Transgenic & Genetic Constructs (TGC) The Transgenic & Genetic Constructs (TGC) Shared Resource, directed by Dr. Steven Fiering, provides services for generating, maintaining, and genetically and experimentally manipulating genetically modified mice (GMM). TGC provides mouse, cell, and genetic construct manipulation and speed congenics to NCCC researchers. These technical services are provided by 3 technical specialists, one for the mouse work, one in Embryonic Stem cell culture and general molecular biology research, and the third performing automated SNP genotyping assays using Illumina(R) technology. Newer services of TGC involve using techniques to generate mice with either humanized immune systems or humanized livers. A colony of immunodeficient Nod/SCID/IL2gamma receptor knockout mice (NSG) is in high demand by NCCC researchers, because they are the optimal strain for establishing xenografts of human tumor cell lines. For many GMM-based experiments, knowing the genetic background carrying the genetic modifications is crucial. Traditionally, a 3-year process of random backcrossing has been required to change the genetic background of a GMM. Dr. James Gorham, with assistance from Fiering, established a speed congenic facility that uses automated SNP genotyping to perform speed congenic and related services on GMM. Merging TGC with the Speed Congenics Resource expanded TGC services to provide rapid identification of male breeders with the highest proportion of the desired background; this has cut the required number of backcross generations from 10 to 5. On a daily basis, Fiering focuses primarily on the transgenic mouse generation and utilization services, and Gorham focuses on the speed congenics, but they work together to direct TGC as one unit. Combining these services into TGC has enabled us to expand and improve services and efficiency to better serve our clients. The generation and utilization of GMM is a technically complex field, with new techniques rapidly evolving. TGC constantly is developing new technical capabilities and new services to broaden our ability to support GMM usage in cancer research. The vast majority of services provided by TGC utilize equipment (e.g., tissue culture hoods, molecular biology equipment, microscopes, and injection devices and surgical tools) that have been in the lab for most of the 16 years of its existence. Biological systems in use at a given time, technological approaches and the faculty and their interests constantly evolve. Our ability to provide the broad range of services is dependent primarily on the accumulated skill of the personnel performing the service tasks, such as culturing ES cells, manipulating embryos, using recombineering to generate constructs, and speed congenic analysis. TGC services are an important component of the research conducted by 4 of 6 NCCC Research Programs (Cancer Mechanisms, Molecular Therapeutics, Cancer Imaging & Radiobiology, and Immunology & Cancer Immunotherapy). TGC also has entered into shared service agreements with the University of Vermont Transgenic Shared Resource and Jackson Labs to avoid overlapping services and to refer clients for services not available at their institution.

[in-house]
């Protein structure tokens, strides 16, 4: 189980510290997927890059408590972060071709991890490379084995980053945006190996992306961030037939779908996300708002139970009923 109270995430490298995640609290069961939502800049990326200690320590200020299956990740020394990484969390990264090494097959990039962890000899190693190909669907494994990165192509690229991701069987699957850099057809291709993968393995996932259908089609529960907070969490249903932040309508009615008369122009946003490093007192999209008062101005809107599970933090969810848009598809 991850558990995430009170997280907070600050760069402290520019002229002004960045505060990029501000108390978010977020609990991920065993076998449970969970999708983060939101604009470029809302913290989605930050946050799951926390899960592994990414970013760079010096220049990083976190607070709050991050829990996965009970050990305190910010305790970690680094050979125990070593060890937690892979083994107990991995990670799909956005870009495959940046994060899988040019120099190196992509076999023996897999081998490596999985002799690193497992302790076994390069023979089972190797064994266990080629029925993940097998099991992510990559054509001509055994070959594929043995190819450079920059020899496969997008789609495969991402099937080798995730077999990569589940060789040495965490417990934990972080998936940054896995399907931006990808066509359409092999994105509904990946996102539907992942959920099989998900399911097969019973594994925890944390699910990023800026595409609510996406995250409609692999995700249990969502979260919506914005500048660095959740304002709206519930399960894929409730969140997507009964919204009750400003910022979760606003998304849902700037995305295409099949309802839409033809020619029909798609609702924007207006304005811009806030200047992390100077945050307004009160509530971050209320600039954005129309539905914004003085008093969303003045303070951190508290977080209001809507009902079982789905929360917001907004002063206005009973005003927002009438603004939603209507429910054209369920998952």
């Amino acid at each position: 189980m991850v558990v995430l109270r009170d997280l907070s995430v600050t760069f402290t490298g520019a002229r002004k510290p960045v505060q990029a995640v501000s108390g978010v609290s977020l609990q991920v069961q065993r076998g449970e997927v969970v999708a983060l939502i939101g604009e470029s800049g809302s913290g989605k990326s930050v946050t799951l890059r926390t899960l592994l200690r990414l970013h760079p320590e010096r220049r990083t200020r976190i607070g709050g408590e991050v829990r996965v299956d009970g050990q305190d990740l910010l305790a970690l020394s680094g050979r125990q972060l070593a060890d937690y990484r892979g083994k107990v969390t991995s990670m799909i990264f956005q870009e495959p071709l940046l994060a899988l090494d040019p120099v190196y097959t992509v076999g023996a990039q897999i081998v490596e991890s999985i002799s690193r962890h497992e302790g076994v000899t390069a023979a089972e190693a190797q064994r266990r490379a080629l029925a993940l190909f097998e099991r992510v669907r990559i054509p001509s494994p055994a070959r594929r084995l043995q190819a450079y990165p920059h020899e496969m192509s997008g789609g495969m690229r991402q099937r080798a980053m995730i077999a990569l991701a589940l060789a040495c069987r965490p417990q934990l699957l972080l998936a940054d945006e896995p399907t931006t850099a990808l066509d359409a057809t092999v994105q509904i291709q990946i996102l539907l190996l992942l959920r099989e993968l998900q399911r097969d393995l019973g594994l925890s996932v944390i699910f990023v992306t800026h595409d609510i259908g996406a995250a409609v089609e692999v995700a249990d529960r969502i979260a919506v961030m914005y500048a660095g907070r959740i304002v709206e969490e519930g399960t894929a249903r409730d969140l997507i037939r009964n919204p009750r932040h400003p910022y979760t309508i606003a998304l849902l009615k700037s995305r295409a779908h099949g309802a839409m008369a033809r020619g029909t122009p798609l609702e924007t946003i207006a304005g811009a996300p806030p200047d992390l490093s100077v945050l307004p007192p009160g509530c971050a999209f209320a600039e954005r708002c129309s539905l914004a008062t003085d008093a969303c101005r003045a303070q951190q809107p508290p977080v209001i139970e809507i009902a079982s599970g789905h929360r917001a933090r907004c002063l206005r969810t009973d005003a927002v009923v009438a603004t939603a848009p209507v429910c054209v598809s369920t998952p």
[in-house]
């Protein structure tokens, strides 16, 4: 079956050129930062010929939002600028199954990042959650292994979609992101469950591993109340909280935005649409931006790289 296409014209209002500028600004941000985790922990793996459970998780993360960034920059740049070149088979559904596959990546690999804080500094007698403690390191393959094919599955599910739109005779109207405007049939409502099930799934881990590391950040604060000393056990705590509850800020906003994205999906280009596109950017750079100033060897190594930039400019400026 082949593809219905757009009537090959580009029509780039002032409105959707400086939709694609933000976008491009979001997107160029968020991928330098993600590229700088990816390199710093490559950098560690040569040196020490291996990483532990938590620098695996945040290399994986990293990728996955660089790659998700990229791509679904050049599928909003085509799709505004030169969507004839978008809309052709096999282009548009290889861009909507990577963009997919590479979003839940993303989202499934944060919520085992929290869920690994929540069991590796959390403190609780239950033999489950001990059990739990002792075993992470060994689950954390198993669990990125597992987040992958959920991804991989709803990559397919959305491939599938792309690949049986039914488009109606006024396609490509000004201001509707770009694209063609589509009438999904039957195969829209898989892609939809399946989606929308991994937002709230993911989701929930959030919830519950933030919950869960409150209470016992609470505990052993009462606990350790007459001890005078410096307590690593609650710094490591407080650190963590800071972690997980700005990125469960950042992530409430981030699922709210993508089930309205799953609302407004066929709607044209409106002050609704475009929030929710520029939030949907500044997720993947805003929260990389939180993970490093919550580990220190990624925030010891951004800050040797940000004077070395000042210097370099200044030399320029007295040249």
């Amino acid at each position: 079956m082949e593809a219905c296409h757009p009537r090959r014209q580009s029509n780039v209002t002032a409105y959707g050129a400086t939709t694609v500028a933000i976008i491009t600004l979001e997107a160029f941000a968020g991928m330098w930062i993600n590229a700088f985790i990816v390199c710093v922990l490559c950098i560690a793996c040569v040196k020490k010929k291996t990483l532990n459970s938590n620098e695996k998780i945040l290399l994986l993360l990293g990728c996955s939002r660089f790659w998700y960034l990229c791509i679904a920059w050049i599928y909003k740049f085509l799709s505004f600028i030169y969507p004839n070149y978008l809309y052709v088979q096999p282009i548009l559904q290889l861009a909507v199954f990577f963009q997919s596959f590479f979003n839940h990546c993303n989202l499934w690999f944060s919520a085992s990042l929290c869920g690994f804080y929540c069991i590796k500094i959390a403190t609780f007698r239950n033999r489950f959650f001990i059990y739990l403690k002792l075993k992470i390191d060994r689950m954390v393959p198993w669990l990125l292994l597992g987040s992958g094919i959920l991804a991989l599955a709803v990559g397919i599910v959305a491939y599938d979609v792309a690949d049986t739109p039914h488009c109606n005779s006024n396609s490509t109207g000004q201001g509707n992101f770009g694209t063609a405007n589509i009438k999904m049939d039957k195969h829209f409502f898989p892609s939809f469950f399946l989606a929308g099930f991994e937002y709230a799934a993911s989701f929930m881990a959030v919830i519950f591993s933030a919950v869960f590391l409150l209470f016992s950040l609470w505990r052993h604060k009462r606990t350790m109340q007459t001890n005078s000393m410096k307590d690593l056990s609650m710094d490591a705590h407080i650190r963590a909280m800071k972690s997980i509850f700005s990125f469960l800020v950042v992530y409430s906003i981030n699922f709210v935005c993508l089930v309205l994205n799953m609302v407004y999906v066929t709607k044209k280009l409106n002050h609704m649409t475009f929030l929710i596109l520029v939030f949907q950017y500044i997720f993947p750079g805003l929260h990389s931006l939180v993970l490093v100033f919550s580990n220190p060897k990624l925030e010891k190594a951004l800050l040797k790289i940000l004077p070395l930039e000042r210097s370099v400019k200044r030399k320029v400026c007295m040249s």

National Institute of Health (NIH)
National Cancer Institute (NCI)
Center Core Grants (P30)
Project #
Application #
Study Section
Subcommittee I - Career Development (NCI)
Project Start
Project End
Budget Start
Budget End
Support Year
Fiscal Year
Total Cost
Indirect Cost
Dartmouth College
United States
Zip Code
Emond, Jennifer A; Tovar, Alison; Li, Zhigang et al. (2017) FTO genotype and weight status among preadolescents: Assessing the mediating effects of obesogenic appetitive traits. Appetite 117:321-329
Rapuano, Kristina M; Zieselman, Amanda L; Kelley, William M et al. (2017) Genetic risk for obesity predicts nucleus accumbens size and responsivity to real-world food cues. Proc Natl Acad Sci U S A 114:160-165
Carroll, A M; Cheng, R; Collie-Duguid, E S R et al. (2017) Fine-mapping of genes determining extrafusal fiber properties in murine soleus muscle. Physiol Genomics 49:141-150
Fang, Jun; Jia, Jinping; Makowski, Matthew et al. (2017) Functional characterization of a multi-cancer risk locus on chr5p15.33 reveals regulation of TERT by ZNF148. Nat Commun 8:15034
Pan, Yongchu; Liu, Hongliang; Wang, Yanru et al. (2017) Associations between genetic variants in mRNA splicing-related genes and risk of lung cancer: a pathway-based analysis from published GWASs. Sci Rep 7:44634
Rothwell, Simon; Cooper, Robert G; Lundberg, Ingrid E et al. (2017) Immune-Array Analysis in Sporadic Inclusion Body Myositis Reveals HLA-DRB1 Amino Acid Heterogeneity Across the Myositis Spectrum. Arthritis Rheumatol 69:1090-1099
Hampsch, Riley A; Shee, Kevin; Bates, Darcy et al. (2017) Therapeutic sensitivity to Rac GTPase inhibition requires consequential suppression of mTORC1, AKT, and MEK signaling in breast cancer. Oncotarget 8:21806-21817
Barr, Paul J; Forcino, Rachel C; Thompson, Rachel et al. (2017) Evaluating CollaboRATE in a clinical setting: analysis of mode effects on scores, response rates and costs of data collection. BMJ Open 7:e014681
Melin, Beatrice S; Barnholtz-Sloan, Jill S; Wrensch, Margaret R et al. (2017) Genome-wide association study of glioma subtypes identifies specific differences in genetic susceptibility to glioblastoma and non-glioblastoma tumors. Nat Genet 49:789-794
Adachi-Mejia, Anna M; Lee, Chanam; Lee, Chunkuen et al. (2017) Geographic variation in the relationship between body mass index and the built environment. Prev Med 100:33-40

Showing the most recent 10 out of 1659 publications